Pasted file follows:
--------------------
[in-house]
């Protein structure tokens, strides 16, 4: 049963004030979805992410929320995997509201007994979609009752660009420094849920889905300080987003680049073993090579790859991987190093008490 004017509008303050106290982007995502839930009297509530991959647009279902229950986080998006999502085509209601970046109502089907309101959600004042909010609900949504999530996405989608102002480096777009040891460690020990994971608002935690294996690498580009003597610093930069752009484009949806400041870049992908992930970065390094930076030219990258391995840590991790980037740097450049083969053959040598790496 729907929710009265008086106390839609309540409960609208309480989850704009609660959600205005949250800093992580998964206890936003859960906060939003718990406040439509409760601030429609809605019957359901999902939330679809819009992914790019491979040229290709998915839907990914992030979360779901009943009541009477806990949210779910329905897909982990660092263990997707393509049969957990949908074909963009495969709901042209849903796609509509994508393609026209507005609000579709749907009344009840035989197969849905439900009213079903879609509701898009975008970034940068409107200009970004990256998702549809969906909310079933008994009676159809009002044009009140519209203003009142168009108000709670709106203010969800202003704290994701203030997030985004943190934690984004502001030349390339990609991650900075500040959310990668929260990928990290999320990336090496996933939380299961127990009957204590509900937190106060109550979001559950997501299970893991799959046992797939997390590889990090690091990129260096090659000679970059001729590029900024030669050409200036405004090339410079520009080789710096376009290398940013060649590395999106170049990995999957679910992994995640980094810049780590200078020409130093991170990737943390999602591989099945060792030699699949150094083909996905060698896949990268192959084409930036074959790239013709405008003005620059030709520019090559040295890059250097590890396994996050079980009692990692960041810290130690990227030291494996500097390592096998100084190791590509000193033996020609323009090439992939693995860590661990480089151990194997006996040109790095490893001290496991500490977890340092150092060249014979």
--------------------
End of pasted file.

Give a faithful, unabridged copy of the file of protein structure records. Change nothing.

[in-house]
């Protein structure tokens, strides 16, 4: 049963004030979805992410929320995997509201007994979609009752660009420094849920889905300080987003680049073993090579790859991987190093008490 004017509008303050106290982007995502839930009297509530991959647009279902229950986080998006999502085509209601970046109502089907309101959600004042909010609900949504999530996405989608102002480096777009040891460690020990994971608002935690294996690498580009003597610093930069752009484009949806400041870049992908992930970065390094930076030219990258391995840590991790980037740097450049083969053959040598790496 729907929710009265008086106390839609309540409960609208309480989850704009609660959600205005949250800093992580998964206890936003859960906060939003718990406040439509409760601030429609809605019957359901999902939330679809819009992914790019491979040229290709998915839907990914992030979360779901009943009541009477806990949210779910329905897909982990660092263990997707393509049969957990949908074909963009495969709901042209849903796609509509994508393609026209507005609000579709749907009344009840035989197969849905439900009213079903879609509701898009975008970034940068409107200009970004990256998702549809969906909310079933008994009676159809009002044009009140519209203003009142168009108000709670709106203010969800202003704290994701203030997030985004943190934690984004502001030349390339990609991650900075500040959310990668929260990928990290999320990336090496996933939380299961127990009957204590509900937190106060109550979001559950997501299970893991799959046992797939997390590889990090690091990129260096090659000679970059001729590029900024030669050409200036405004090339410079520009080789710096376009290398940013060649590395999106170049990995999957679910992994995640980094810049780590200078020409130093991170990737943390999602591989099945060792030699699949150094083909996905060698896949990268192959084409930036074959790239013709405008003005620059030709520019090559040295890059250097590890396994996050079980009692990692960041810290130690990227030291494996500097390592096998100084190791590509000193033996020609323009090439992939693995860590661990480089151990194997006996040109790095490893001290496991500490977890340092150092060249014979």